Eight Quick Ways to Succeed at Speaking Engagements
An Essential Form of Promotion
A speaking engagement is a great honor and establishes your credentials and expertise to potential clients. Here are eight quick ways to obtain and succeed at speaking opportunities.
1. Use the Internet to find conferences.
Visit allconferences.com and tsnn.com to research conferences in almost any field. Review sponsoring organizations, prominent magazines and professional societies in your search.
2. Find suitable locations.
Do you focus on regional clients and prospects? Are you willing to travel? Responses to these questions will help determine where to apply.
Yearly conferences will generally rotate their site around the country.
3. Start looking six months in advance.
Six months is considered the minimal lead time for major conferences. Many conferences will publish their own web site, and you can use this site to determine the conference coordinator.
4. Use a general application for minor events.
Minor speaking engagements will usually require a two-part submission consisting of your bio and topic.
In the absence of prior speaking experience, you may start by pursuing smaller professional organizations within your field, especially if you are a member.
5. Fill out a call for papers for major events.
A “call for papers” consists of a speaking application at a conference web site. While filling out the forms thoroughly, you should also keep pitching the conference coordinator. Building a relationship with decisionmakers offers a significant advantage in any PR endeavor.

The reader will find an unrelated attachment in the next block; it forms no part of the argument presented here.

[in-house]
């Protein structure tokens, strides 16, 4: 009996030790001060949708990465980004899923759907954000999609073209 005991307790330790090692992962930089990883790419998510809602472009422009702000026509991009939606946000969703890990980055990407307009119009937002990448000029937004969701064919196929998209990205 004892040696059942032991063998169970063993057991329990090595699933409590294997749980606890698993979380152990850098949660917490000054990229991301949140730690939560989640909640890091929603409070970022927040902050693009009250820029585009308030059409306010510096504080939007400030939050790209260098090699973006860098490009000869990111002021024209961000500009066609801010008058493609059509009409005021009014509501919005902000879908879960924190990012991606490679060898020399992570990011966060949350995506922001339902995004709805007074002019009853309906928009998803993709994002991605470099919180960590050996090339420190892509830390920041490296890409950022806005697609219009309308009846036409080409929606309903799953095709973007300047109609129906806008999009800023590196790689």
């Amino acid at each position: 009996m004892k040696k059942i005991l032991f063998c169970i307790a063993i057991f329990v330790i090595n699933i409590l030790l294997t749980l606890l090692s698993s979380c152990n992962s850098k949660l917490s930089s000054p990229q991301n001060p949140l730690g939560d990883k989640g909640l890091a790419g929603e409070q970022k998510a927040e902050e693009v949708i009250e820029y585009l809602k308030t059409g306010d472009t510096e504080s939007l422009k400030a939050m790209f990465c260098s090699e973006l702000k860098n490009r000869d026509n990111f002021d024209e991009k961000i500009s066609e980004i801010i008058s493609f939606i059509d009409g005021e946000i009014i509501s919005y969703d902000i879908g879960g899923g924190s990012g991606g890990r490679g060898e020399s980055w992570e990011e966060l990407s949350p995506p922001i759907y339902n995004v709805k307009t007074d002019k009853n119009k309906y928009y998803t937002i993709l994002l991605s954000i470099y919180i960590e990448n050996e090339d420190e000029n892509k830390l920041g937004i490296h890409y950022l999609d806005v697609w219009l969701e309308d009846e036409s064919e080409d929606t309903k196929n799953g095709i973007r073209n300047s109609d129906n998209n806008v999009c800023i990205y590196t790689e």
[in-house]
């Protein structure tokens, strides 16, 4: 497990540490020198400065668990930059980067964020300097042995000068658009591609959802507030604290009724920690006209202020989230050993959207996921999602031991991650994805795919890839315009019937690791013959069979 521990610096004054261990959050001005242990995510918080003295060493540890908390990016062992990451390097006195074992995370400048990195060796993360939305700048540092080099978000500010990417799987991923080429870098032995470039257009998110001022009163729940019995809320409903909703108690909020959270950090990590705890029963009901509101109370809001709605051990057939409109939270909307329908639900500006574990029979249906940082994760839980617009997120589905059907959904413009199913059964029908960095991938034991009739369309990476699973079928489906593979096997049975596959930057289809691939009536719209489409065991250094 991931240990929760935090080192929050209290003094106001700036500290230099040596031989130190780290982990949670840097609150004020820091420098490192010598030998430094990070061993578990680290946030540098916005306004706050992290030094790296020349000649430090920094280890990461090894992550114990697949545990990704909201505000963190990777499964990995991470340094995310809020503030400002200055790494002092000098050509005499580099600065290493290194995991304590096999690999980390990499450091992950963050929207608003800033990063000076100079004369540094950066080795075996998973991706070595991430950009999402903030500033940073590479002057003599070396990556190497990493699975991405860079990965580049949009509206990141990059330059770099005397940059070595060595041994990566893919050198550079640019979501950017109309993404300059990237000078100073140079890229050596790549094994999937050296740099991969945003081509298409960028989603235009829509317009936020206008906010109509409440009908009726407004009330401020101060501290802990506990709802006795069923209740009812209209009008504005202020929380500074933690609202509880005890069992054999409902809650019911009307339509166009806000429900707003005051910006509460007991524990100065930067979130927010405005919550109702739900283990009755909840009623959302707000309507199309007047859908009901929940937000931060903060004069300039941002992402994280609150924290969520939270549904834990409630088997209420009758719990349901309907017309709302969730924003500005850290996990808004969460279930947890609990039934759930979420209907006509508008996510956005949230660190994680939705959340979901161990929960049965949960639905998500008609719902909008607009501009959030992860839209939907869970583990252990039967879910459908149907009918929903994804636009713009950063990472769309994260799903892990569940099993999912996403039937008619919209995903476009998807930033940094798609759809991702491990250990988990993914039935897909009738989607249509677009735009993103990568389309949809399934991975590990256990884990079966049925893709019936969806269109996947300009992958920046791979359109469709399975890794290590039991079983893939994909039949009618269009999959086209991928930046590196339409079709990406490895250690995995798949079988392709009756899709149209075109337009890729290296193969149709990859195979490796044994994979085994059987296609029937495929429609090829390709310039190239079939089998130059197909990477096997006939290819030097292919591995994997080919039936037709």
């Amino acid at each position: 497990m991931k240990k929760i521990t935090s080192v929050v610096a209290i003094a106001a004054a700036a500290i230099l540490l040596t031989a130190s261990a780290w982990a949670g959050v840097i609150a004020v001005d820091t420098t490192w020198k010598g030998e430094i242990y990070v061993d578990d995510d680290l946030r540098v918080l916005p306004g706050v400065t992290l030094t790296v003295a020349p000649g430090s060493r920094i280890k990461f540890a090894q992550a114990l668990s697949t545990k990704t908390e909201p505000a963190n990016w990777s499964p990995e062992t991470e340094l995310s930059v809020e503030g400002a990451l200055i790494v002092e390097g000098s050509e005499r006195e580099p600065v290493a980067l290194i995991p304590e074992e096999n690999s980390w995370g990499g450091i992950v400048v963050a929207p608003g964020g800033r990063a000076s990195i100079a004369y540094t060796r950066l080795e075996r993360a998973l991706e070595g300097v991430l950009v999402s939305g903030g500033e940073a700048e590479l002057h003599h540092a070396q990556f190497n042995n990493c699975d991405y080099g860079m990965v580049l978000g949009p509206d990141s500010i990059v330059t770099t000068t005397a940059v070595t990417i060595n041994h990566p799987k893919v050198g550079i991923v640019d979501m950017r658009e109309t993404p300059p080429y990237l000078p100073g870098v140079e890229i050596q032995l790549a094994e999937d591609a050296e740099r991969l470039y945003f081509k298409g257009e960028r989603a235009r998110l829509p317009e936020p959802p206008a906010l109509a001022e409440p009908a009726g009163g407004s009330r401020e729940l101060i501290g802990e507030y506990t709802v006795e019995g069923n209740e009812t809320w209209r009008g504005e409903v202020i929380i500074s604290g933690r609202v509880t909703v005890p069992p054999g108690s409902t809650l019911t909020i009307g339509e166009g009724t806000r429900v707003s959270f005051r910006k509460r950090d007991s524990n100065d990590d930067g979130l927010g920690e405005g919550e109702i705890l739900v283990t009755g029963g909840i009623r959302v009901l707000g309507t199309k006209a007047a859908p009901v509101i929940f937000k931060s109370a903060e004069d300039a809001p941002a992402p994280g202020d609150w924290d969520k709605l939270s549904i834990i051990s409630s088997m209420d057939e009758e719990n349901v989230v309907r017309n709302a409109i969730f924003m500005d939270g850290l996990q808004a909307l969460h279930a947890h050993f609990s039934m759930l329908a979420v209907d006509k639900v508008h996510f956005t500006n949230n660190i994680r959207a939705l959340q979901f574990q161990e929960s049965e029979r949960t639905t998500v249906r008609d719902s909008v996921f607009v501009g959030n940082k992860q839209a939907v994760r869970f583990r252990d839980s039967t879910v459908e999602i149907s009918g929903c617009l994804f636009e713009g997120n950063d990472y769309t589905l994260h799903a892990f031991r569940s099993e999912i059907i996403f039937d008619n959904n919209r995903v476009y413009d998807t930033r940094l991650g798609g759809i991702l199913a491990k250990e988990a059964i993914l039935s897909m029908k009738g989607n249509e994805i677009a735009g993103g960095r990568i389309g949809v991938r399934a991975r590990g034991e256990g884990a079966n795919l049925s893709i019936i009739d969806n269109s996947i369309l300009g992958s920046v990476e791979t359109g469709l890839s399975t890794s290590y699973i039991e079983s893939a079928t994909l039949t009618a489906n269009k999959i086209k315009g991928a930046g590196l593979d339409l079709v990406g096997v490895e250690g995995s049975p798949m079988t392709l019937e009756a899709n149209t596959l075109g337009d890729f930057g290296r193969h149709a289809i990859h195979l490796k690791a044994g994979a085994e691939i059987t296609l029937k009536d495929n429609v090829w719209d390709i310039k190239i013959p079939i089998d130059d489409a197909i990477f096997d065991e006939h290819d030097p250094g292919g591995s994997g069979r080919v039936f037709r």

6. Summarize your speech on 3×5 index cards.
Once accepted for a speaking engagement, avoid writing out your entire speech. Include your key points on 3×5 index cards to spur your memory and avoid sounding “rehearsed.”
7. Practice your speech with the cards.
Practice your speech out loud ahead of time using only your index cards. Keep at it until you obtain a smooth delivery it smoothly without any pauses or verbal crutches.
8. Provide written material about your company for distribution after your speech.
A tri-fold brochure and reprints are especially helpful. Make sure to provide written copies of your slides if you include a PowerPoint presentation. However, avoid distributing hand outs before the speech, or the audience will be distracted.
Once your speech is over, you may wish to obtain an audience list for follow up. After going through the process a few times, you’ll be surprised how easy and rewarding speaking engagements can be. They provide a key vehicle for publicity and should be pursued vigorously.